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Saturday, November 22, 2014


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psalm 23 part:   || 1 || 2 || 3 || 4 || 5 || 6 || 7 || 8 || 9 || 10 ||


Excerpts from:
A Shepherd Looks At Psalm 23
By Phillip Keller"

Part 8




In thinking about this statement, it is well to bear in mind that the sheep are approaching the high mountain country of the summer ranges. These are known as alplands or tablelands, so much sought after by sheepmen.

In some of the finest sheep country of the world, especially in the Western United States and Southern Europe, the high plateaux of the sheep ranges were always referred to as "mesas" -- the Spanish word for "tables." Oddly enough, the African word for a table is also "mesa" ... the use of this word is not uncommon in referring to the high, flat-topped plateaux of the continent.

So it may be seen that what David referred to as a table was actually the entire high summer range. Though these "mesas" may have been remote and hard to reach, the energetic and aggressive sheep owner takes the time and trouble to ready them for the arrival of his flocks.

Early in the season, even before all the snow has been melted ... he will go ahead and make preliminary survey trips into this rough, wild country. He will look it over with great care, keeping ever in mind its best use for his flock during the coming season. Then just before the sheep arrive, he will make another expedition or two to prepare the tableland for them. He takes along a supply of salt and minerals to be distributed over the range at strategic spots for the benefit of the sheep during the summer.

I can picture him [David] walking slowly over the summer range ahead of his flock. His eagle eye is sharp for any signs of poisonous weeds which he would pluck before his sheep got to them. No doubt he had armfuls to get rid of for the safety of his flock.

Another task the attentive shepherd takes on in the summer is to keep an eye out for predators. He will look for signs and spoor of wolves, coyotes, cougars and bears. If these raid or molest the sheep he will have to hunt them down or go to great pains to trap them so that his flock can rest in peace.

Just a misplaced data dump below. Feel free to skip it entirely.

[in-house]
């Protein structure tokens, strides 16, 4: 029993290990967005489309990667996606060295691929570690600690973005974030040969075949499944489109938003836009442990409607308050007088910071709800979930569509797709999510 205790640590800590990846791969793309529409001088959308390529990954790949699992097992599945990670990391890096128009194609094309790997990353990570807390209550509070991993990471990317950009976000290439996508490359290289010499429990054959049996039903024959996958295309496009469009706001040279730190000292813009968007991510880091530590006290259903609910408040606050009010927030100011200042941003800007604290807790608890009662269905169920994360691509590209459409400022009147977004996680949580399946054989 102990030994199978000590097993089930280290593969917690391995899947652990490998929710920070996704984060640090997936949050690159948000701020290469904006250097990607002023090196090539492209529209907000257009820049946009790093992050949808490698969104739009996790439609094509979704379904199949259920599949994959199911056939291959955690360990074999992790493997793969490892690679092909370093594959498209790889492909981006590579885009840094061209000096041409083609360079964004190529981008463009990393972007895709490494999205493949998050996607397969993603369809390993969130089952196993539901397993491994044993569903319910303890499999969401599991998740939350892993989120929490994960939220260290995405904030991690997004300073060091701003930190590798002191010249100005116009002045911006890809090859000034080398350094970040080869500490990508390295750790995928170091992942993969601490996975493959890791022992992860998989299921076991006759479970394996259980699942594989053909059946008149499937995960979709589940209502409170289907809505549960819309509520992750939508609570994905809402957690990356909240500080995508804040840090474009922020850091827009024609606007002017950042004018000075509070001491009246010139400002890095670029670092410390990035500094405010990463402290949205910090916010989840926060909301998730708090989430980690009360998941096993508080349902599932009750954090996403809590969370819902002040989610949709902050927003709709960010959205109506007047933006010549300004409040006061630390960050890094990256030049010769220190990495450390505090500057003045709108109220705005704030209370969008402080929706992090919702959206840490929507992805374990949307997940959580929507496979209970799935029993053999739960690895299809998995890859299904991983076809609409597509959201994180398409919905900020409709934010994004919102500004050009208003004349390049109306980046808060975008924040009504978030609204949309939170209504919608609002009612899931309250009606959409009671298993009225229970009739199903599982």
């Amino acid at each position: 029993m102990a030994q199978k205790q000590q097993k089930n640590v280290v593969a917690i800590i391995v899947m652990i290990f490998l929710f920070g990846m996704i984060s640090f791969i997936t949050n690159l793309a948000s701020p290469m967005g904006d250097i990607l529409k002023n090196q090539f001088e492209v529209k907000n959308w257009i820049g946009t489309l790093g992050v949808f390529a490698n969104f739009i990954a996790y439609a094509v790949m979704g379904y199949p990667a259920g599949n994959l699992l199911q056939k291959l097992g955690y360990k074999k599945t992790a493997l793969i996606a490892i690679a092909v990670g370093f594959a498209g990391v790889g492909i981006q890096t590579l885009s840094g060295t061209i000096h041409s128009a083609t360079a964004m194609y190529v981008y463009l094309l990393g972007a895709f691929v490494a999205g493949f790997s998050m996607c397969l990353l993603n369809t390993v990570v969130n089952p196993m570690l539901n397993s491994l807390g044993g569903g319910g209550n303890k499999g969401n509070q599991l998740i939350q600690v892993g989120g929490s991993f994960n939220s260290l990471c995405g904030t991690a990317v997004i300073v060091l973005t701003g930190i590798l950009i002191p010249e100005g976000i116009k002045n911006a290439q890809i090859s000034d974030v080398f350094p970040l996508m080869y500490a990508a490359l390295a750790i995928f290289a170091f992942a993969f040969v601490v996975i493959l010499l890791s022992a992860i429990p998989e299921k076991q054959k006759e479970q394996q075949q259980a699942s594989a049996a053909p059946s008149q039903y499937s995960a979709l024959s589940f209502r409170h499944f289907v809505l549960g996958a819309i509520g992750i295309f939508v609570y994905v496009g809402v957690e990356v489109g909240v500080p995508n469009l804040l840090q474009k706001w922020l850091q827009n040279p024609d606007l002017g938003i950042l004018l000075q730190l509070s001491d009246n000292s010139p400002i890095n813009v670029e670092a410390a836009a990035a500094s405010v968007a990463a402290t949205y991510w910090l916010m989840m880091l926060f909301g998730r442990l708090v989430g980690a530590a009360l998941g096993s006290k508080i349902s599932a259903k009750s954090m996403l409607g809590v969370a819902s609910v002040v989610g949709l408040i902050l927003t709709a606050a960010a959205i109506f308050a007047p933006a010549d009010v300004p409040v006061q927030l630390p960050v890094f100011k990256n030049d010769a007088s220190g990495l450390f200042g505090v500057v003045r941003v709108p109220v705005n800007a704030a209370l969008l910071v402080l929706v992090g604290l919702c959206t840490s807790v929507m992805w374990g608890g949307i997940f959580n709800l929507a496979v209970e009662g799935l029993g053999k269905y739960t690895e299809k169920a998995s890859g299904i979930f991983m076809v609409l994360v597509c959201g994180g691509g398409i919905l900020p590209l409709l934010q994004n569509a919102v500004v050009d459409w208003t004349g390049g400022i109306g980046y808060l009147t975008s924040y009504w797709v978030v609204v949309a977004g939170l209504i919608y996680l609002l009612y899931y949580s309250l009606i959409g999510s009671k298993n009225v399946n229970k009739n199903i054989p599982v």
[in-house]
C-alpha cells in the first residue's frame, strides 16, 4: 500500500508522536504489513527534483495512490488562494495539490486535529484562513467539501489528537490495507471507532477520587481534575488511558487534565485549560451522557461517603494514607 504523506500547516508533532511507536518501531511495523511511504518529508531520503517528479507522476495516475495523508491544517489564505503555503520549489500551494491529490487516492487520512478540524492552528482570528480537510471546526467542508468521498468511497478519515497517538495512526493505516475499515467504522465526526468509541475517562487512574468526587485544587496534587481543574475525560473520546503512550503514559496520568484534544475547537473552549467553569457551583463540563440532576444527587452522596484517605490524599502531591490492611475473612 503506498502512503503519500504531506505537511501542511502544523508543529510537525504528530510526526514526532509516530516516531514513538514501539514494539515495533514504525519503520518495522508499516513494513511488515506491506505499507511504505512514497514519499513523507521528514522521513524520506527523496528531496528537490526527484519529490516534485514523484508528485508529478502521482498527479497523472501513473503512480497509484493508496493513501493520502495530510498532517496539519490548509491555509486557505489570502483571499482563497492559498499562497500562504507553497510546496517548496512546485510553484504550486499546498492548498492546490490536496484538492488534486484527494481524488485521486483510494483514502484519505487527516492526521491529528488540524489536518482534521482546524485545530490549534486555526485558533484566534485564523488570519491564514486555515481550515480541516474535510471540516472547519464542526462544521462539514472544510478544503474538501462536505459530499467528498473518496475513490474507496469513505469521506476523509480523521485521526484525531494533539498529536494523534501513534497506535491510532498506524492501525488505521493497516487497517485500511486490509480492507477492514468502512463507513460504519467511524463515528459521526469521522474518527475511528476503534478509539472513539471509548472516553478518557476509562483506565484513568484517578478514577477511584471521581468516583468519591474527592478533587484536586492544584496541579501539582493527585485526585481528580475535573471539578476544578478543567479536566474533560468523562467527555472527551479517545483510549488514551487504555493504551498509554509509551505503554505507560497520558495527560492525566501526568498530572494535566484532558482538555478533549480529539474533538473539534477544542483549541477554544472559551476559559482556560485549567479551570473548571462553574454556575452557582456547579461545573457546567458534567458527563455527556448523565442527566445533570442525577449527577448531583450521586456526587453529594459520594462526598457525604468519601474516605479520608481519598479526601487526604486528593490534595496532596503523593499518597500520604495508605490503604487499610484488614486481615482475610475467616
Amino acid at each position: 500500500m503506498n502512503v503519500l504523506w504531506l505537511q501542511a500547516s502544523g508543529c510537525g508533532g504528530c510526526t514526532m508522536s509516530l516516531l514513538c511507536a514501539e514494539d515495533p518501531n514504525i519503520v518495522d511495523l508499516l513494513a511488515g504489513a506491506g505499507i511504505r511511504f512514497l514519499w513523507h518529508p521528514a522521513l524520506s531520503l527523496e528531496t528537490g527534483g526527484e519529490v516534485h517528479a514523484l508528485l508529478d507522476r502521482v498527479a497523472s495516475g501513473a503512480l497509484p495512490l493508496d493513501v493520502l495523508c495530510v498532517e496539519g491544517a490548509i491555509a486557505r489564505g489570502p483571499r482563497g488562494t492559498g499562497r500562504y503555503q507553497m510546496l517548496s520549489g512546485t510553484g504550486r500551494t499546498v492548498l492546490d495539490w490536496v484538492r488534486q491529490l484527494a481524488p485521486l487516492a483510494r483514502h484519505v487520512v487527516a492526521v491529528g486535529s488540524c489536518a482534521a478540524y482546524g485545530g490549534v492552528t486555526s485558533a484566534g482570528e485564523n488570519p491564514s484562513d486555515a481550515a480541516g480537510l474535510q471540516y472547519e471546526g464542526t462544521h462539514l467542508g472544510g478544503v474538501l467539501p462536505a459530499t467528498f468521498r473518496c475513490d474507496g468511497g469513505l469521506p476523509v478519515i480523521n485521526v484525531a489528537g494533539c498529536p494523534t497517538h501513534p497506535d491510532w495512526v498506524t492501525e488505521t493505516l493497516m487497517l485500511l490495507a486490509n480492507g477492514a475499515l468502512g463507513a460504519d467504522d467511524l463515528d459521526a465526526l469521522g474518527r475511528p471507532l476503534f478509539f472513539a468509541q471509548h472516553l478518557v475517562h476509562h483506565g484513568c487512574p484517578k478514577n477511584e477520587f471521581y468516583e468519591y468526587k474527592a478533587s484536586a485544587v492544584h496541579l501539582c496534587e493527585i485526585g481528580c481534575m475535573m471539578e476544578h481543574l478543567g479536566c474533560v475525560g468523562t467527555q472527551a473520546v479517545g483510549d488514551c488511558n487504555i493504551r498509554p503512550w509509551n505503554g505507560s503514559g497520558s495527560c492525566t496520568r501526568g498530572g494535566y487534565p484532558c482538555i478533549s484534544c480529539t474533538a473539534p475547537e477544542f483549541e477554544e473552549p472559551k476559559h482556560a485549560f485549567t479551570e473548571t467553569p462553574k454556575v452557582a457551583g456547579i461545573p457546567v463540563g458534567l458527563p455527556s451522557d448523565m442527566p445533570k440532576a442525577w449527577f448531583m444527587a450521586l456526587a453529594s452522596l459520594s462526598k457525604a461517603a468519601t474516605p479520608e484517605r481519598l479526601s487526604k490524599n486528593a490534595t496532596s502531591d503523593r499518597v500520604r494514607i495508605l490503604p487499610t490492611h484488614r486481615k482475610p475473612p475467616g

Often what actually happens is that these crafty ones are up on the rimrock watching every movement the sheep make, hoping for a chance to make a swift, sneaking attack that will stampede the sheep. Then one or other of the flock is bound to fall easy prey to the attacker's fierce teeth and claws.

Only the alertness of the sheepman who tends his flock on the tableland in full view of possible enemies can prevent them from falling prey to attack. It is only his preparation for such an eventuality that can possibly save the sheep from being slaughtered and panicked by their predators.

There is another chore which the sheepman takes care of on the tableland. He clears out the water holes, springs and drinking places for his stock. He has to clean out the accumulated debris of leaves, twigs, stones and soil which may have fallen into the water source during the autumn and winter. He may need to repair small earth dams he has made to hold water. And he will open the springs that may have become overgrown with grass and brush and weeds. It is all his work, his preparation of the table for his own sheep in summer